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Re: Can this doc "bypass" music copyright issue for editors?? (help frm Mr. Tauger?)

Chris Hurd is exactly right. I would add that, if there is a case brought, the "fair use" question WILL be decided. "Hopefully," means you hope it will get decided in your favor.

As for Chris Sgraraglino's four questions, each has been covered extensively in many other threads.

Quote:
Originally Posted by Chris Sgaraglino View Post
1. Is there a difference between using a downloaded MP3 version of the song as an audio track, or cording the couple dancing and getting the song/audio as incidental background music?
Not really.

Quote:
Originally Posted by Chris Sgaraglino View Post
2. Does recording the song as incidental background still requirer a sync license?
Yup.


Quote:
Originally Posted by Chris Sgaraglino View Post
3. How do you tell a bride that the song she fell in love with the groom over, CAN'T be in the video without paying thousands?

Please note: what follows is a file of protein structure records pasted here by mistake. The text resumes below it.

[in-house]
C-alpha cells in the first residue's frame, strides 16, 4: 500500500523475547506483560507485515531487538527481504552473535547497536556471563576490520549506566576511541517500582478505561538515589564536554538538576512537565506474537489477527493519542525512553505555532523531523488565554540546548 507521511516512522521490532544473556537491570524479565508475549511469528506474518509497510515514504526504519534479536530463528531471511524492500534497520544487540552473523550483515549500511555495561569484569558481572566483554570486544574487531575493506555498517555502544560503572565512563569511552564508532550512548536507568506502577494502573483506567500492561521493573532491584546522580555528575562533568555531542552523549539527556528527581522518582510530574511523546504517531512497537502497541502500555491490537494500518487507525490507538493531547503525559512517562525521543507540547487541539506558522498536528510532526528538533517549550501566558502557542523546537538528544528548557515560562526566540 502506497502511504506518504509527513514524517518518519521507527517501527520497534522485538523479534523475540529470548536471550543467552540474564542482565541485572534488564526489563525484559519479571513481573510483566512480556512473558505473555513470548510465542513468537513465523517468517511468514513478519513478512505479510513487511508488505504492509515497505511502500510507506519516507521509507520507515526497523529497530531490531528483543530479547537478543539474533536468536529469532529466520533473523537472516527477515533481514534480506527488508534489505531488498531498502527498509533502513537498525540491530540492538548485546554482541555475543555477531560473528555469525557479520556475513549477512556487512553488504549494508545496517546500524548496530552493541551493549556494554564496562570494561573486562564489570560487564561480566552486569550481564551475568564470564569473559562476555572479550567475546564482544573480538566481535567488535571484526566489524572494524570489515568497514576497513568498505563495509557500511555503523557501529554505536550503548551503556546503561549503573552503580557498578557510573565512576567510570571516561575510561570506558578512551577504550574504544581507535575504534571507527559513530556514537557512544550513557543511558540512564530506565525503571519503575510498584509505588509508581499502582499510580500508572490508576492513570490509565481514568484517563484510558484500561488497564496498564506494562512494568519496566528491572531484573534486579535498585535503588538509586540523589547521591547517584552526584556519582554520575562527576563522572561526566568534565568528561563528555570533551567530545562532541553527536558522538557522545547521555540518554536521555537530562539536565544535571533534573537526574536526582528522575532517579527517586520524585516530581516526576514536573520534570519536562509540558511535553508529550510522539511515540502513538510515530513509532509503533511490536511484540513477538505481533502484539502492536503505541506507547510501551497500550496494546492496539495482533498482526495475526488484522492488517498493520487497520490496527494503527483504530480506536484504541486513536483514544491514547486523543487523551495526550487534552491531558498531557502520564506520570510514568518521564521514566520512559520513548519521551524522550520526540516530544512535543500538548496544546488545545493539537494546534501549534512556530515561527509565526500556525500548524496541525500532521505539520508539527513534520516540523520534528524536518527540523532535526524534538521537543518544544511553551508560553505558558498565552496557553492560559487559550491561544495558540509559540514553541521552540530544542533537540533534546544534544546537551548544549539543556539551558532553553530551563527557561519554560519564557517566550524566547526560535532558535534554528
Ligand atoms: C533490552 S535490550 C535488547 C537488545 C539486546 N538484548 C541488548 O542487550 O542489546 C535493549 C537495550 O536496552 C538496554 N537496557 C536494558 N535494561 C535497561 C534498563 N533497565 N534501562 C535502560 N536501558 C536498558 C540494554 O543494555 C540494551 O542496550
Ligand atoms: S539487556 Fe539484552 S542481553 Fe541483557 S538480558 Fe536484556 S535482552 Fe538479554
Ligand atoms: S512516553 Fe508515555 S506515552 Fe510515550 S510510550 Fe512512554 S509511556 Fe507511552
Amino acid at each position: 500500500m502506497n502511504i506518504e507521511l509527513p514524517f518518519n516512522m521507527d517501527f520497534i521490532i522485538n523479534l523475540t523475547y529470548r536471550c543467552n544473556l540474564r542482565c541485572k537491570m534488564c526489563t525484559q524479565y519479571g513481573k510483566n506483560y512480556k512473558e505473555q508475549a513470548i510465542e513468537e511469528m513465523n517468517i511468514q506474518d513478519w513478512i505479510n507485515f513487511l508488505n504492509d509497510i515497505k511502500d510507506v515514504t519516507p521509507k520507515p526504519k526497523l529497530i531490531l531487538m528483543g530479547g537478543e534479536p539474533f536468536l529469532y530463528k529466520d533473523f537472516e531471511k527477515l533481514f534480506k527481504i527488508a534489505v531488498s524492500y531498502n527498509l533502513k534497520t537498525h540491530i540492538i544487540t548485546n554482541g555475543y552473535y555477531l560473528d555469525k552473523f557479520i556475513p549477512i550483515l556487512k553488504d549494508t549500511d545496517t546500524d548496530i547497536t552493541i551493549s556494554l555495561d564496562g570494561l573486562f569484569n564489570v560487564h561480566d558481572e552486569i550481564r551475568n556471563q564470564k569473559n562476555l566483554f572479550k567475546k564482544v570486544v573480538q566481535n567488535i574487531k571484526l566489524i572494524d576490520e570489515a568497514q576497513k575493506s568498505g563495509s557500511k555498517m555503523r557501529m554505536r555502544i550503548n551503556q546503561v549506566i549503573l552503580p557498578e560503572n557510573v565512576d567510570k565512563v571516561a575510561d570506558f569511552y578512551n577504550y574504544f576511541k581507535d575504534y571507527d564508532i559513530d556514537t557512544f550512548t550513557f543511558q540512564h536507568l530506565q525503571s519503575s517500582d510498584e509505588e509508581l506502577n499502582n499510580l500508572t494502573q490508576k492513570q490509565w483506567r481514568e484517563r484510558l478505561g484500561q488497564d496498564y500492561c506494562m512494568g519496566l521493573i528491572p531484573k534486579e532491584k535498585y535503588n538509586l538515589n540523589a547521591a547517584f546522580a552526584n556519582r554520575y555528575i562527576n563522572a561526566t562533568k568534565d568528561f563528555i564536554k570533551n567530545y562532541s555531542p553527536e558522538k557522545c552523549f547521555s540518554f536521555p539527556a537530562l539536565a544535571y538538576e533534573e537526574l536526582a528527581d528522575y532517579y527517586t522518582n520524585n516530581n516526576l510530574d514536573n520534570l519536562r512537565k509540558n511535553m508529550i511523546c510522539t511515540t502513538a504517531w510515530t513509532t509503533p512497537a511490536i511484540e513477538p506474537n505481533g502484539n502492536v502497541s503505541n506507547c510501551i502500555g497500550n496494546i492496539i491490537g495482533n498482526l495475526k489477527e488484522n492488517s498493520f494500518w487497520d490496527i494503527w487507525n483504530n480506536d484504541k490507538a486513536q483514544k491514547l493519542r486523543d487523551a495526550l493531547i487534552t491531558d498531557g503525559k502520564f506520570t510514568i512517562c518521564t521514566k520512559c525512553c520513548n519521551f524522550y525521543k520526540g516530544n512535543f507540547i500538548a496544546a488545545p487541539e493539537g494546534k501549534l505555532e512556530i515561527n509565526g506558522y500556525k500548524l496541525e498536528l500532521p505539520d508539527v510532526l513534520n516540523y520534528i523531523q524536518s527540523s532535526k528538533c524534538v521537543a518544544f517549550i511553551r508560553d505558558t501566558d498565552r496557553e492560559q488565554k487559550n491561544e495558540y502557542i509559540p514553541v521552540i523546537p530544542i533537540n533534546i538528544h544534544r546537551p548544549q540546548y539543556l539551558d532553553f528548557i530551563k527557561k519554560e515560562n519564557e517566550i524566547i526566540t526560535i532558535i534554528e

I assume this is a rhetorical question about risk assessment.

Quote:
Originally Posted by Chris Sgaraglino View Post
4. Do you have a clause in your contract that idemnifies you from being sued when the bride figures out you didn't/don't have the music to the first dance in the final product, and she goes ballistic?
"Indemnity" is the wrong term. (See my earlier post above).

Anyway, she can't sue you for refusing to violate copyright law. A suit like that would get dismissed as facially frivolous within a couple of weeks of getting filed.

And, there is a frequently repeated but utterly wrong misconception that the couple could sue you for bizillions of dollars for "emotional distress" of going ballistic. Can she do this? Nope. You have a contract. She can only sue you for breach of contract. Nobody gets "emotional distress" damages in a contract case. She gets only contract damages which are the difference in value between what she paid you and the presumably lesser amount that the product is actually worth.

The real problem is not legal liability in this instance. It is bad customer relations.

So, as with much else in videography contracts, it helps to be explicit with the customers. If you won't use any copyrighted audio, just say that. Then customers won't bad mouth you for refusing to do something you should have (but did not) tell them you would not do. If you are willing to infringe by including a first dance on a DVD but won't use the copyrighted audio in that Facebook trailer, then tell them that. Tell them you will provide substitute soundtrack for anything for web or widespread distribution.